Unilever, one of the world’s biggest advertisers whose brands include Dove and Streets icecream, has updated its global principles for responsible marketing to children, raising standards for an increasingly digital world.
The company will stop marketing food and beverages to children under the age of 16, across both traditional media and social media.
In most countries in the world, the food and beverage industry restricts marketing to children under 13 years old.
The Australian Association of National Advertisers (AANA) defines a child as a person 14 years old or younger.
Unilever’s enhanced principles include:
- Not targeting children under 16 years old with any marketing or social media communications.
- Not collecting or storing data on children under 16.
- Not using influencers, celebrities or social media stars who are under the age of 16 or primarily appeal to children under the age of 16.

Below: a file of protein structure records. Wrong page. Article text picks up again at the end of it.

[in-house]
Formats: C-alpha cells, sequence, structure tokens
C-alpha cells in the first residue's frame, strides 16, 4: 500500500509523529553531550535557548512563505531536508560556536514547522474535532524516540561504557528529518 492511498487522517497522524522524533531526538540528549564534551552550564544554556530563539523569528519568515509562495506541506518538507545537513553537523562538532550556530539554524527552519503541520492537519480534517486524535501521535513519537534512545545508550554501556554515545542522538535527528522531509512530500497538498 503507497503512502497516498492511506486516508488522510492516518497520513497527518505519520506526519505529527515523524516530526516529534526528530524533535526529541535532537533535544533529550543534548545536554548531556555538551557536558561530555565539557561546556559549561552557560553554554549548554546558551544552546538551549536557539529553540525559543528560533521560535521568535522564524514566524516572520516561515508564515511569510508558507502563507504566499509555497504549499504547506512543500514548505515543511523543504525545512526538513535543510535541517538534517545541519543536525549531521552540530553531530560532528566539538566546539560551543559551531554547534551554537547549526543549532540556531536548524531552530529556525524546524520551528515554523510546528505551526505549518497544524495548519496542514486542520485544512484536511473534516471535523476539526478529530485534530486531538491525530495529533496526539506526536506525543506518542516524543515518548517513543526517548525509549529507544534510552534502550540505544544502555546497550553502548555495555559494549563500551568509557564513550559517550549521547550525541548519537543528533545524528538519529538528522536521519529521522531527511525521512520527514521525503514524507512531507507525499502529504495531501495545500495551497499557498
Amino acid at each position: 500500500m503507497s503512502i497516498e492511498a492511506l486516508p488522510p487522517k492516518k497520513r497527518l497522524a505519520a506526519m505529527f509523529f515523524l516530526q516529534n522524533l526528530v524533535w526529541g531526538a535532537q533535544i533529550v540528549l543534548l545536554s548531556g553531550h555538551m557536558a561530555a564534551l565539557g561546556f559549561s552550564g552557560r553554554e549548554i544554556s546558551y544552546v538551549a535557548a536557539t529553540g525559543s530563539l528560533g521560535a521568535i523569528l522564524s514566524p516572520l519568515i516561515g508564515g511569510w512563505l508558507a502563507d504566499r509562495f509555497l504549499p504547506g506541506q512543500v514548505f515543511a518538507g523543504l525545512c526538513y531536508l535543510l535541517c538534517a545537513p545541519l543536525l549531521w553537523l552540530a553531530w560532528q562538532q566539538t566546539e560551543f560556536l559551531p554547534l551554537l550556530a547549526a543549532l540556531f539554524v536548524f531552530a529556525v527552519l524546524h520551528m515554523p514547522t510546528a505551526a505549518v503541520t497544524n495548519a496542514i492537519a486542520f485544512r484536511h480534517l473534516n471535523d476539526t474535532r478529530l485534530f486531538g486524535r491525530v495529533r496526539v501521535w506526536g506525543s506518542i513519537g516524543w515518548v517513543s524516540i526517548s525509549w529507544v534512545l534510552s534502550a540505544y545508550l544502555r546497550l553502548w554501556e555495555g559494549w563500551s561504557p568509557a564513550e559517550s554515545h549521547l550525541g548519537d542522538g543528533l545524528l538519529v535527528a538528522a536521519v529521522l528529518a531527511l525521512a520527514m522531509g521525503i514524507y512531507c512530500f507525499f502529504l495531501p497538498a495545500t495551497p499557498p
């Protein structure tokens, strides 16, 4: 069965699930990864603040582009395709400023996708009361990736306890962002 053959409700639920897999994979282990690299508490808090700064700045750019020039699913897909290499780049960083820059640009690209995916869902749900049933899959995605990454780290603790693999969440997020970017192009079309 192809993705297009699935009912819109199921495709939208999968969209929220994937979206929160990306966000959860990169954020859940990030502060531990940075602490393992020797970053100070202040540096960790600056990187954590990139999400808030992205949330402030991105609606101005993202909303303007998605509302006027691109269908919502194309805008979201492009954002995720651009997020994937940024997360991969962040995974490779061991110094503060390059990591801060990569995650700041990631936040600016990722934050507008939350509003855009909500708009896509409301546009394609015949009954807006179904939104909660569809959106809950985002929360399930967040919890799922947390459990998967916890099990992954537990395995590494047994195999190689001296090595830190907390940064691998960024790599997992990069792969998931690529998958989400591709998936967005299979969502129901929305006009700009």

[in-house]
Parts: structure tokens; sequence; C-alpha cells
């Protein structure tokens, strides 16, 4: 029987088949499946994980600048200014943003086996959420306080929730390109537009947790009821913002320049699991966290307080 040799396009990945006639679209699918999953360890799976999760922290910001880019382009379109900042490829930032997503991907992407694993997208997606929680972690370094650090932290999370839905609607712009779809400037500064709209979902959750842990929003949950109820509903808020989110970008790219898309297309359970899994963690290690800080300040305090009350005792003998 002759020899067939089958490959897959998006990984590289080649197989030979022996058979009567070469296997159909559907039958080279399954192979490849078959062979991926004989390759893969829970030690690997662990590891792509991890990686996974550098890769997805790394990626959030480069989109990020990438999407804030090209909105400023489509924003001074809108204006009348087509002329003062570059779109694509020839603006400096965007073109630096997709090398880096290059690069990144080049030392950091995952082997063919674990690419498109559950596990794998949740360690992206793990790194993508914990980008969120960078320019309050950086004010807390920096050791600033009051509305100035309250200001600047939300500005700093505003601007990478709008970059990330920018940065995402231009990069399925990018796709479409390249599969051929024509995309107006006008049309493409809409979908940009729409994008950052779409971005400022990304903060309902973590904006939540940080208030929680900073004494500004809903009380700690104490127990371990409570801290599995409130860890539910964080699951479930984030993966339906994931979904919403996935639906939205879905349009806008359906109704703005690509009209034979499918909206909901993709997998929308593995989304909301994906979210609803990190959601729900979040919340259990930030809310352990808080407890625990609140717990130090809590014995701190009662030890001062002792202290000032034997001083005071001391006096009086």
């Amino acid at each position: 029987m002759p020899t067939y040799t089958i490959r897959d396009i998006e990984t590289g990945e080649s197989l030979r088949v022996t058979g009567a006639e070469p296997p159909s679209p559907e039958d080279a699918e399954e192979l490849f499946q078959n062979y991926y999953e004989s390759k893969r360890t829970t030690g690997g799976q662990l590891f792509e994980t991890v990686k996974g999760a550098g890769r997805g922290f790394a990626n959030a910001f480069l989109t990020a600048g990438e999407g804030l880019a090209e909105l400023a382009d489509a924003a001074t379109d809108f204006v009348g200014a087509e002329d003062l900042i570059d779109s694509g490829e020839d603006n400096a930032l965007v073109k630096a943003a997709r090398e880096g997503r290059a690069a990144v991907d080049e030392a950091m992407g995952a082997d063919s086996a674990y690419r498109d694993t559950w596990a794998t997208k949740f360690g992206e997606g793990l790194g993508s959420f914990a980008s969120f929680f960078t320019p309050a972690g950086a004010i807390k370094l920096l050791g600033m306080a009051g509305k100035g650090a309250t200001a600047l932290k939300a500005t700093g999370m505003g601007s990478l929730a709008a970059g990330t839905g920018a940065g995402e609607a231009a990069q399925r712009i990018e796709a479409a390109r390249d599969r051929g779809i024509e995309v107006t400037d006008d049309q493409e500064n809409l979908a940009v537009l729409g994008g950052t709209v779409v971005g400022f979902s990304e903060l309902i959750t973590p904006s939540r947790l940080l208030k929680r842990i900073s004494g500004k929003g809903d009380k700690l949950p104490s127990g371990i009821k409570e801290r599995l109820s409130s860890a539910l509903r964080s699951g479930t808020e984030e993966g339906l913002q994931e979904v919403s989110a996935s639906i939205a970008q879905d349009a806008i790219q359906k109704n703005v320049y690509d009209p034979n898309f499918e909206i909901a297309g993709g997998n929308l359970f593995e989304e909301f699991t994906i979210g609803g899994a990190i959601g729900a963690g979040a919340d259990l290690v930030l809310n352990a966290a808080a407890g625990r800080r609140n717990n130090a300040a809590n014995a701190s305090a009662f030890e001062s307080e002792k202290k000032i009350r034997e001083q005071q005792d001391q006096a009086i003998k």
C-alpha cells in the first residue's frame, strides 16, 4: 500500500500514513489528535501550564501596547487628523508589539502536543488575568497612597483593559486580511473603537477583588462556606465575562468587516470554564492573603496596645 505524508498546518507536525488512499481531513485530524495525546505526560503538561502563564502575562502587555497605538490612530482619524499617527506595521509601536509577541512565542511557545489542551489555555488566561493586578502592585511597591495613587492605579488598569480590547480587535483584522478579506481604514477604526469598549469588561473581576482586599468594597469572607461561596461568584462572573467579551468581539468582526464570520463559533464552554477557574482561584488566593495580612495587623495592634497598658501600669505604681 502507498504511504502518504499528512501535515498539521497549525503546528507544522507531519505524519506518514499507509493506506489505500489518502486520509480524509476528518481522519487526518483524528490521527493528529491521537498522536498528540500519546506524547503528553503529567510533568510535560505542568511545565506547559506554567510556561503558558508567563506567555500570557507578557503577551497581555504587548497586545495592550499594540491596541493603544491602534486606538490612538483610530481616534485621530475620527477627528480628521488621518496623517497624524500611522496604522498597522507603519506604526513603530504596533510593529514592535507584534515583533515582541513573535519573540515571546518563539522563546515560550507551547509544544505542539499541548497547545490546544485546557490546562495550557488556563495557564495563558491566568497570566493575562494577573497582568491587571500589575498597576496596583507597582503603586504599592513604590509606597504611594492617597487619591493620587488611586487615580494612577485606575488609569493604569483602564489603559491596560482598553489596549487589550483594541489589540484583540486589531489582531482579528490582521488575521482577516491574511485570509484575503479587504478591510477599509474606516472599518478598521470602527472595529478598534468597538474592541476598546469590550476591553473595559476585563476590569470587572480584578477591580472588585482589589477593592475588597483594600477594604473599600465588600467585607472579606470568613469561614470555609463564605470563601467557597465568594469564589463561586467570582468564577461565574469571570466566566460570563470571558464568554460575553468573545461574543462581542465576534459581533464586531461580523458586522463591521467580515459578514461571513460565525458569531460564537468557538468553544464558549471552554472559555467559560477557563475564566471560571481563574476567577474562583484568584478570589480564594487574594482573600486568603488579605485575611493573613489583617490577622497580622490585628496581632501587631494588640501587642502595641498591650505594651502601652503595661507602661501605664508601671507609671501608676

- Providing clear and prominent disclosure of provisions to influencers and limiting child appeal to influencer content.
- Continuing to refrain from promoting our brands or products in schools, with the exception of participation in educational campaigns, when specifically requested.
The principles will apply across Unilever’s food and refreshment portfolio, which includes ice cream.
The deadline for brands to comply with these further enhanced principles is January 2023.
Matt Close, president Ice Cream, Unilever: “Recognising the power that social media and influencer marketing can have on children’s choices, we believe it’s important to raise the bar on responsible marketing to a minimum age of 16 years old across both traditional and social media.
“By making these changes, our goal is to continue to reduce children’s exposure to advertising from the food and beverage industry, and instead support parents to select appropriate treats, to be enjoyed from time to time.”
The last major update was in 2020, when Unilever announced it will stop marketing and advertising foods and refreshments to children under the age of 12 in traditional media, and under the age of 13 via social media channels.
By Chris Pash